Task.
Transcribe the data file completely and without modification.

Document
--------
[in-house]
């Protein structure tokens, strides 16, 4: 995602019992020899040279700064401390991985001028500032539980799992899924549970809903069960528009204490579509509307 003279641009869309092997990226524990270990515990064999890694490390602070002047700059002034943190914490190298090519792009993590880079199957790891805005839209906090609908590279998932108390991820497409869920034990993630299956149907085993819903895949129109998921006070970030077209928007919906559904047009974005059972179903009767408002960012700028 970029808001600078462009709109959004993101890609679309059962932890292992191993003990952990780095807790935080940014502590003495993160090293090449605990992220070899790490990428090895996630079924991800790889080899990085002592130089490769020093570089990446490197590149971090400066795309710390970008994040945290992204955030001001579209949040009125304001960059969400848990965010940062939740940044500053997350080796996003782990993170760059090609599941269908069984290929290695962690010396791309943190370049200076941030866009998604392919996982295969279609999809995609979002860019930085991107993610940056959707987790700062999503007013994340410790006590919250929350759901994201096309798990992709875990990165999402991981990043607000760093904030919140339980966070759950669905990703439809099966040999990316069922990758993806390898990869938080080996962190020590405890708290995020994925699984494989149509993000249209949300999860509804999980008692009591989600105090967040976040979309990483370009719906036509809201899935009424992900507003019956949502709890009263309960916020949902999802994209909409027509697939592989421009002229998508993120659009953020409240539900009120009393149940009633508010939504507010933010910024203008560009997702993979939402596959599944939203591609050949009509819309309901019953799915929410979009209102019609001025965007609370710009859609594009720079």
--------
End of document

[in-house]
């Protein structure tokens, strides 16, 4: 995602019992020899040279700064401390991985001028500032539980799992899924549970809903069960528009204490579509509307 003279641009869309092997990226524990270990515990064999890694490390602070002047700059002034943190914490190298090519792009993590880079199957790891805005839209906090609908590279998932108390991820497409869920034990993630299956149907085993819903895949129109998921006070970030077209928007919906559904047009974005059972179903009767408002960012700028 970029808001600078462009709109959004993101890609679309059962932890292992191993003990952990780095807790935080940014502590003495993160090293090449605990992220070899790490990428090895996630079924991800790889080899990085002592130089490769020093570089990446490197590149971090400066795309710390970008994040945290992204955030001001579209949040009125304001960059969400848990965010940062939740940044500053997350080796996003782990993170760059090609599941269908069984290929290695962690010396791309943190370049200076941030866009998604392919996982295969279609999809995609979002860019930085991107993610940056959707987790700062999503007013994340410790006590919250929350759901994201096309798990992709875990990165999402991981990043607000760093904030919140339980966070759950669905990703439809099966040999990316069922990758993806390898990869938080080996962190020590405890708290995020994925699984494989149509993000249209949300999860509804999980008692009591989600105090967040976040979309990483370009719906036509809201899935009424992900507003019956949502709890009263309960916020949902999802994209909409027509697939592989421009002229998508993120659009953020409240539900009120009393149940009633508010939504507010933010910024203008560009997702993979939402596959599944939203591609050949009509819309309901019953799915929410979009209102019609001025965007609370710009859609594009720079």